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Old 15-09-2018, 08:11 PM   #659
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Join Date: Jun 2010
Posts: 7,447
Vegavega25, are you aware of the U.S. Additional Child Tax Credit and how it operates? I have to check the details again, but if your income is not too high then your U.S. citizen child should be eligible for US$1,000 per year in free money from the IRS — and possibly more going forward. This is one of the weird, quirky, happy aspects of global taxation associated with U.S. personhood.

I believe the way it works (for tax year 2017 and prior) is as follows. Let’s assume that you have not remarried, and your U.S. citizen child is living with you in Singapore at least most of the year. That should make you a “Head of Household” tax filer, which then means if you have an adjusted gross income (AGI) of US$75,000 or less, bingo, US$1,000 in free money. If that free money has gone unclaimed then it’s collectable up to 3 years after the original due date for the tax form. The due date is June 15 for those living overseas, so that’d mean the free money is still recoverable for tax years 2015, 2016, and 2017. (The 2015 tax return was due on June 15, 2016, and we’re less than 3 years away from that date as I write this.) Of course, if your child wasn’t alive at any time in 2015, that doesn’t count.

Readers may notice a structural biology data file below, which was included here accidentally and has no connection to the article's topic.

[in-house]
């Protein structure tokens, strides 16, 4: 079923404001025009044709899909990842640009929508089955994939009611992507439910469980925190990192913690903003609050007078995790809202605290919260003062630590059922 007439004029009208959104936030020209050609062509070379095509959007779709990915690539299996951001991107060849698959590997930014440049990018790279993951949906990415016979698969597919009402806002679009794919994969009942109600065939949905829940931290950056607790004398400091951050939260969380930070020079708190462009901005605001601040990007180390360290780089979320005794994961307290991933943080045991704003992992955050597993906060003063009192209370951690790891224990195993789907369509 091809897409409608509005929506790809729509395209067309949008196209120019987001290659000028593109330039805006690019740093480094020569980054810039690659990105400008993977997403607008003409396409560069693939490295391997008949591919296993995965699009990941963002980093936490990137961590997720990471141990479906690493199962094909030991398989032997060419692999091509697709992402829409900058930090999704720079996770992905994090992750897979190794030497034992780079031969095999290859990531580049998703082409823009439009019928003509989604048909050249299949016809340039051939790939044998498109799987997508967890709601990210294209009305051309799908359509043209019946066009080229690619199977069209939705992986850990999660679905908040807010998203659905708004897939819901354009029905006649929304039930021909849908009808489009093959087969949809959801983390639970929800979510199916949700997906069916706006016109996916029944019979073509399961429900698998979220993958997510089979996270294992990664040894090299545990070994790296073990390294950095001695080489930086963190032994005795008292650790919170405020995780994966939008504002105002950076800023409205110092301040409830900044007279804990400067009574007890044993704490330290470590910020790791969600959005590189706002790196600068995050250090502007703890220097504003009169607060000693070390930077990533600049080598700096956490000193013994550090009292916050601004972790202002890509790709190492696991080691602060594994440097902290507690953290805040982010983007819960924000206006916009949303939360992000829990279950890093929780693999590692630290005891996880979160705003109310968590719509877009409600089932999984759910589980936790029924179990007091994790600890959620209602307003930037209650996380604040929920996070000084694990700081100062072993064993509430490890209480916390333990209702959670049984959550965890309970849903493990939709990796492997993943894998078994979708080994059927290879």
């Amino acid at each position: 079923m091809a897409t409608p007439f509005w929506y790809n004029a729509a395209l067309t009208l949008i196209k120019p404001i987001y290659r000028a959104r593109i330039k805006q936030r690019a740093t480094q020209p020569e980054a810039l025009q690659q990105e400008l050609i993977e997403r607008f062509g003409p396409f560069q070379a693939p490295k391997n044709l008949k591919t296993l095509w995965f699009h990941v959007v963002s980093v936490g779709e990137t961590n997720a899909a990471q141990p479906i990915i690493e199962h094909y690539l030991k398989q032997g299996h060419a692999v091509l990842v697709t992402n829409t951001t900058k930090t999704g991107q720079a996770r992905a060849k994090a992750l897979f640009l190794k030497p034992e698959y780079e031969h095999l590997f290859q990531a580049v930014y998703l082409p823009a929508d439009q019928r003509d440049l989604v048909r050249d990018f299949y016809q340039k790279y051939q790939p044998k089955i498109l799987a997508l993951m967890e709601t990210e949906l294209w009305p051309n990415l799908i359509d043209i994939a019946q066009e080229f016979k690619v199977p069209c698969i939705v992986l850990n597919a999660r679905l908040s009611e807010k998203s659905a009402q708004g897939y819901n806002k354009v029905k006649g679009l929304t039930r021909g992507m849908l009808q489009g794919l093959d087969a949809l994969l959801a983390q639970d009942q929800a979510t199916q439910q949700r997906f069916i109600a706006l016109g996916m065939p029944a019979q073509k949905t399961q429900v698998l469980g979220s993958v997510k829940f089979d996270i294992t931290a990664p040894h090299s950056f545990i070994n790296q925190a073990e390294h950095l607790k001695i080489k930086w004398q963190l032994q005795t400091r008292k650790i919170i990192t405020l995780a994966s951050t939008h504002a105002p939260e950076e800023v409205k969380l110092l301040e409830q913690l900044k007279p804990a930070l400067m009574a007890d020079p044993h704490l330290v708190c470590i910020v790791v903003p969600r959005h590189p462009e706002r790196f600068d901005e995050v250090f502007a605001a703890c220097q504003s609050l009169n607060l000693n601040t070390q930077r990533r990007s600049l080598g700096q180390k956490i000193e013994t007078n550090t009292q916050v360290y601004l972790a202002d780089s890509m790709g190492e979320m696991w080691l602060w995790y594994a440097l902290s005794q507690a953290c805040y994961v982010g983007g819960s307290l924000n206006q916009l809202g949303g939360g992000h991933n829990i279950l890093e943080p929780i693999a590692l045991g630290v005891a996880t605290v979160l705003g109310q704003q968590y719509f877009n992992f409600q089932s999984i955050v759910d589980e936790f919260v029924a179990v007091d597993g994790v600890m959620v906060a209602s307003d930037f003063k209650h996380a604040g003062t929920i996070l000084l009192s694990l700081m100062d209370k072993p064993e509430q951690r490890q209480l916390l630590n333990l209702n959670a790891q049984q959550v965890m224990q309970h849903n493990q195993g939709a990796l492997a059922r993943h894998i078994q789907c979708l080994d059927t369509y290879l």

It’s also a somewhat difficult needle to thread, but wow, wouldn’t that be something if you could collect US$3,000 in free money — or even some portion of that. I was under the impression that the custodial parent/guardian also has to be a U.S. citizen or U.S. permanent resident, but no, that doesn’t seem to be a requirement.

If you’ve remarried it’s still potentially workable, but the income threshold is different.

Anyway, this’ll be something to examine more closely pending further information. Also, I should point out that the rules are changing for tax year 2018, and I’m not familiar with how the new Child Tax Credit rules work yet. They could be more favorable, though. The refundable portion is increasing to US$1,400, so that could be the new amount if you and your child are eligible. What I’m not sure about is whether they changed the eligibility rules in any impactful ways.

On edit: Before you get too excited, this isn’t going to work particularly well in Singapore in many scenarios. It’s very, very speculative and will depend on the nature of your income. Singapore is a comparatively low income tax country, and that’s not helpful for trying to grab this free money. However, even if it doesn’t work now, if in the future you move to a comparatively high income tax country with your child (while still a child under age 17), this’ll become interesting and relevant, probably.

Last edited by BBCWatcher; 15-09-2018 at 08:16 PM..
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